The doctoral student, who tackles issues like gay rights in his popular "Mormon Stories" podcast, said he's faced such scrutiny in the past without being drummed out of the Church of Jesus Christ of Latter-Day Saints.
But after an all-male panel excommunicated gender-equality activist Kate Kelly on Monday, Dehlin fears a line is being drawn in the Utah sand.
"It feels like the church is wanting to clamp down," Dehlin told NBC News.
The stake president, Bryan King, referred inquiries to church headquarters. A spokesman said he could not comment on individual cases, which are handled at the local level, but denied there was any attempt to stifle debate.
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"What causes concern for Church leaders is when personal motivations drive those conversations beyond discussion, and a person or group begins recruiting others to insist on changes in Church doctrines or structure," the church said in an email.
Experts say thousands of Mormons may be excommunicated every year from a church that has 15 million members worldwide, but Kelly's punishment is one of the highest-profile examples in decades.
Kelly — who founded a group called Ordain Women and advocates opening the lay clergy to women — was told that she can only be readmitted if she shows "true repentance" and abandons her cause.
Dehlin said he is bracing for a similar ultimatum.
"I think the church is bothered by my podcast. In that podcast, we explore difficult issues like homosexuality, feminism, racism and difficult historical problems with the church.
"It’s the only podcast that tries to explore both sides of difficult issues. And it’s become so popular, it makes the church very uncomfortable."
Dehlin said that while some of his listeners have told them that they left the church as a result of the frank conversations on his show, "thousands have told me it's helped them stay in the church."
"Nobody wants to die on the sword but the biggest problem confronting the LD church is its unwillingness to explore difficult issues," he said. "It's a plague on our culture and the church."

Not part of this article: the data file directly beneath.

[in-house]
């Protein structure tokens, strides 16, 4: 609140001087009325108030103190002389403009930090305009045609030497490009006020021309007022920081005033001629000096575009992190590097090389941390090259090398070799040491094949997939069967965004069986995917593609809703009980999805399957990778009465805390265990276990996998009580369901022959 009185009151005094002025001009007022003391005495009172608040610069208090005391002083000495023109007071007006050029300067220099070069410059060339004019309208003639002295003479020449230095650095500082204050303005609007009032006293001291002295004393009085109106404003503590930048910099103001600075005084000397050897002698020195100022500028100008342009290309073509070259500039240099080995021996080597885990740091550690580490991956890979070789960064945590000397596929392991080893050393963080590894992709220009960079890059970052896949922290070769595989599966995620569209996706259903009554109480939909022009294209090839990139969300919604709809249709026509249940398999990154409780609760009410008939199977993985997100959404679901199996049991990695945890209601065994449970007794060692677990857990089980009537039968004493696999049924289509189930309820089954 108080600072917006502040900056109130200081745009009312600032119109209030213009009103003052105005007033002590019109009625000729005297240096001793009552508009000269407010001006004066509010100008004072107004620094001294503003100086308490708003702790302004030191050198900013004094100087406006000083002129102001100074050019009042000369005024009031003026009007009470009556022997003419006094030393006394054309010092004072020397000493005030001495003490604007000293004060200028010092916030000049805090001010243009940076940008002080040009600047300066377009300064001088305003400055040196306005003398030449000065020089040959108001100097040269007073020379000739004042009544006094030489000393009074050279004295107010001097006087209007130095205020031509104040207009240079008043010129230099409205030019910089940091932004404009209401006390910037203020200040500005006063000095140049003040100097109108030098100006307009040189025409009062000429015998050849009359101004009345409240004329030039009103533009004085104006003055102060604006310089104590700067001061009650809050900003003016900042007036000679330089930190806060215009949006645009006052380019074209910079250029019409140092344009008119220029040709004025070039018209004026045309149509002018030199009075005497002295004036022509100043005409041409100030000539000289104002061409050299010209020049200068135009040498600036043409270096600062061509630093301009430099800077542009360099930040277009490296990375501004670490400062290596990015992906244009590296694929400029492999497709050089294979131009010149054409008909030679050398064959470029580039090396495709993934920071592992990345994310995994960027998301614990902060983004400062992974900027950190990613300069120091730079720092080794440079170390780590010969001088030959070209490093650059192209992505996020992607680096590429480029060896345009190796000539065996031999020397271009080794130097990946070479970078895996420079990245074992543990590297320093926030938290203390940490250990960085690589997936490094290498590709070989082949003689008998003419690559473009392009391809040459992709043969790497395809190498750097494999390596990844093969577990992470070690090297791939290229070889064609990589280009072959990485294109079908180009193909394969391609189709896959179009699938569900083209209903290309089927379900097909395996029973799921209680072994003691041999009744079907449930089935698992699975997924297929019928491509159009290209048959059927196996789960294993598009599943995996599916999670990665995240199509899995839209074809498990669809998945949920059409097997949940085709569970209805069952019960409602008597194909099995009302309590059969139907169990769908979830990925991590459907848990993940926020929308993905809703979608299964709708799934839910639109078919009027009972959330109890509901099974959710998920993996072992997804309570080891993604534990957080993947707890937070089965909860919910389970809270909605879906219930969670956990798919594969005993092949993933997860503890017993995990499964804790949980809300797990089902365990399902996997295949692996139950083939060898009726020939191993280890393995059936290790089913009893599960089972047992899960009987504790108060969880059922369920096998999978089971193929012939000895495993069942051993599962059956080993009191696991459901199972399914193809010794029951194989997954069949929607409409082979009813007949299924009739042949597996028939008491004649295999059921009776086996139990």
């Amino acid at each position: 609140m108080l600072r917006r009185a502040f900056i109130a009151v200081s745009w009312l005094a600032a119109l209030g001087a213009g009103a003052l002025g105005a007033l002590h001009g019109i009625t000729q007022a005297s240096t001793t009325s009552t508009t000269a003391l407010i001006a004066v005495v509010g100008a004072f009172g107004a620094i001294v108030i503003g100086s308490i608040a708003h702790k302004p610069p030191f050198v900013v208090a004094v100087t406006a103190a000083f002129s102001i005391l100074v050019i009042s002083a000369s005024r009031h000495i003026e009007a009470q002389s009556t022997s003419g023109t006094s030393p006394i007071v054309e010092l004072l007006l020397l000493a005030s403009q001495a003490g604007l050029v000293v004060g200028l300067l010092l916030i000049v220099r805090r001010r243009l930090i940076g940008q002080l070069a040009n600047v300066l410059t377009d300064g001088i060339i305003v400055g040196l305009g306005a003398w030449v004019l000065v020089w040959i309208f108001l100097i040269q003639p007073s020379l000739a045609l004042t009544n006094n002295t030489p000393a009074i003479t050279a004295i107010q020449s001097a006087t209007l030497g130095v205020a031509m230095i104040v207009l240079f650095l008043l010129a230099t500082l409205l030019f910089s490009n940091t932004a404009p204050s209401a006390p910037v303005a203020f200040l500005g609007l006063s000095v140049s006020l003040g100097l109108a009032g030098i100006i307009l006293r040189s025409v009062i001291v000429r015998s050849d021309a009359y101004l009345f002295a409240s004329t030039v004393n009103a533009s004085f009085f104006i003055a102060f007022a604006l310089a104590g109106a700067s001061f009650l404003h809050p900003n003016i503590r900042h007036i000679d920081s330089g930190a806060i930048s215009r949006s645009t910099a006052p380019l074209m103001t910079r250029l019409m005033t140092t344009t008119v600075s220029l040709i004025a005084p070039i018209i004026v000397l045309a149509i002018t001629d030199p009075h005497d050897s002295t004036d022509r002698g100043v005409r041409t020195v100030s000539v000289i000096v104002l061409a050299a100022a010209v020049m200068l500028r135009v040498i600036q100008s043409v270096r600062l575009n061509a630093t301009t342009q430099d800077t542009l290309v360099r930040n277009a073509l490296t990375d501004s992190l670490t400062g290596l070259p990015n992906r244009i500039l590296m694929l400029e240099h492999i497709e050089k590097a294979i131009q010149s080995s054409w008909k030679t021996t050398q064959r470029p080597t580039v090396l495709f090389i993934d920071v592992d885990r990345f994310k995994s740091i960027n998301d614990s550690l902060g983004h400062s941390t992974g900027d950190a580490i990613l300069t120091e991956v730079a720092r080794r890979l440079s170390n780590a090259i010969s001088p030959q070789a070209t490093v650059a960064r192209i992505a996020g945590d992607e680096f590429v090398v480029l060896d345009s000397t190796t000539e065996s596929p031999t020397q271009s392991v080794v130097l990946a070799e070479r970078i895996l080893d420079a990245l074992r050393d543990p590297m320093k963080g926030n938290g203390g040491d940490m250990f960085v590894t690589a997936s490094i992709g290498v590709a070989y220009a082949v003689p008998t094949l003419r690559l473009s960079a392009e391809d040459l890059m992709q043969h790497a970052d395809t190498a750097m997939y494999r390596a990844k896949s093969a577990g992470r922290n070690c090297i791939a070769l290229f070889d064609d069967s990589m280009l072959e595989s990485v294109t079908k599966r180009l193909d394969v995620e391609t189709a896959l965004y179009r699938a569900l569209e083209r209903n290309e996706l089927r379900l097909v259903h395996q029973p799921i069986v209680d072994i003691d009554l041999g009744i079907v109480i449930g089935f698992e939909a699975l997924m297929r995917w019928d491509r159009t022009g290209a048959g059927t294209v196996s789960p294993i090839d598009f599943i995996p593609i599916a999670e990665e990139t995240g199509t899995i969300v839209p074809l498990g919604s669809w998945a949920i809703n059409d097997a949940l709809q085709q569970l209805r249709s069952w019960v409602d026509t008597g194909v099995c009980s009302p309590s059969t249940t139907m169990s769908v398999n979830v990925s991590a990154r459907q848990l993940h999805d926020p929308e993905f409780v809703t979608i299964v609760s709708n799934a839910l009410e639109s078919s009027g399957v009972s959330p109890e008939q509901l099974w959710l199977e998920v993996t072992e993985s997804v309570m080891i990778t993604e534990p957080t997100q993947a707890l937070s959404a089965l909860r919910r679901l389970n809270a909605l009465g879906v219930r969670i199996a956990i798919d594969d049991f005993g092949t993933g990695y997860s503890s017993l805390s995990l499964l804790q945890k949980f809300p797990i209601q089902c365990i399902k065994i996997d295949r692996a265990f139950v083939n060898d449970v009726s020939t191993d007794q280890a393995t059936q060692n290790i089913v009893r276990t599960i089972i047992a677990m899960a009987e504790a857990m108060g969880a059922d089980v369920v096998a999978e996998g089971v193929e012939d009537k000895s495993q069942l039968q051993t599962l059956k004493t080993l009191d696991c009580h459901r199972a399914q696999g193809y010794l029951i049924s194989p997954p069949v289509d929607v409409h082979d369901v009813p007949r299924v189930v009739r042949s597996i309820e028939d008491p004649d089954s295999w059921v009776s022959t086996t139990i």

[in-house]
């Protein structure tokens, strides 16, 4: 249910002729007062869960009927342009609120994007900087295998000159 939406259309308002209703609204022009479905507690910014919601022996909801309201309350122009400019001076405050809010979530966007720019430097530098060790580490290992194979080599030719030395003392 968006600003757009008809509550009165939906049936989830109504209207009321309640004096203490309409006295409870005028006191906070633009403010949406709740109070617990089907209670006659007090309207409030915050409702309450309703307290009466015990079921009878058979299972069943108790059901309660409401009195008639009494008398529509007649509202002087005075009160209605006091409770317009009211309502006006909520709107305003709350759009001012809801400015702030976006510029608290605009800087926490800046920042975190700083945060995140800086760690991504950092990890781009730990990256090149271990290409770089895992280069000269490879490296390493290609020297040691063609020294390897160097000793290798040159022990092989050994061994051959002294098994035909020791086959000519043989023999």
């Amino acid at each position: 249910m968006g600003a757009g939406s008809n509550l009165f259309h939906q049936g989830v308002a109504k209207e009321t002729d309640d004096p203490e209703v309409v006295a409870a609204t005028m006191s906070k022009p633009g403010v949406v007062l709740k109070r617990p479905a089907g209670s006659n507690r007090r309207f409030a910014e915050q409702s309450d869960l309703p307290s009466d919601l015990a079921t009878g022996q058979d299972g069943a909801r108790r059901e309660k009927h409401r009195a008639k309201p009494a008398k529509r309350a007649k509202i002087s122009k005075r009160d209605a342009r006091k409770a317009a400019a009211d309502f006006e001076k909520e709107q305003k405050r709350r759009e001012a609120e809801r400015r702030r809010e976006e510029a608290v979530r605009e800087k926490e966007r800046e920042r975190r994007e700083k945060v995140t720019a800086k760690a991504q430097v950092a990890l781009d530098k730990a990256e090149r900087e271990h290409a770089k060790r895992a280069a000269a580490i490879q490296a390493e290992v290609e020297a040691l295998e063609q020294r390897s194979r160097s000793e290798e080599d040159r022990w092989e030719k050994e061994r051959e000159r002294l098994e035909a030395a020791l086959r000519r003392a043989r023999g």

Dehlin, who is married with four kids, said he has been investigated by the church at least three times — most recently a year ago, when he had to meet every week with his former stake president.
He said he was cleared to remain a Mormon, but that in January, his bishop accused him of possibly being a "wolf in sheep's clothing" and said he planned to initiate another investigation.
At that point, Dehlin said, he wrote an email to the bishop saying that he no longer wanted to be considered a member of the ward or be contacted by church officials but would still be attending Sunday services.
The June 7 letter from King asked whether Dehlin wanted to resign church membership and pointed to statements he has made questioning some Mormon teachings.
"If you choose not to have your name removed then I think we are to the point where I should convene a formal disciplinary council on your behalf for apostasy," the letter said.
Dehlin said King has three choices after Sunday's meeting: drop the matter, investigate further, or convene the disciplinary council and put him on the road to possible excommunication like Kelly.
"I'm really sad for Kate and I am a little bit worried that I’ll have the same fate," he said. "But I’m trying to go into the meeting optimistic and hopeful that cooler heads will prevail."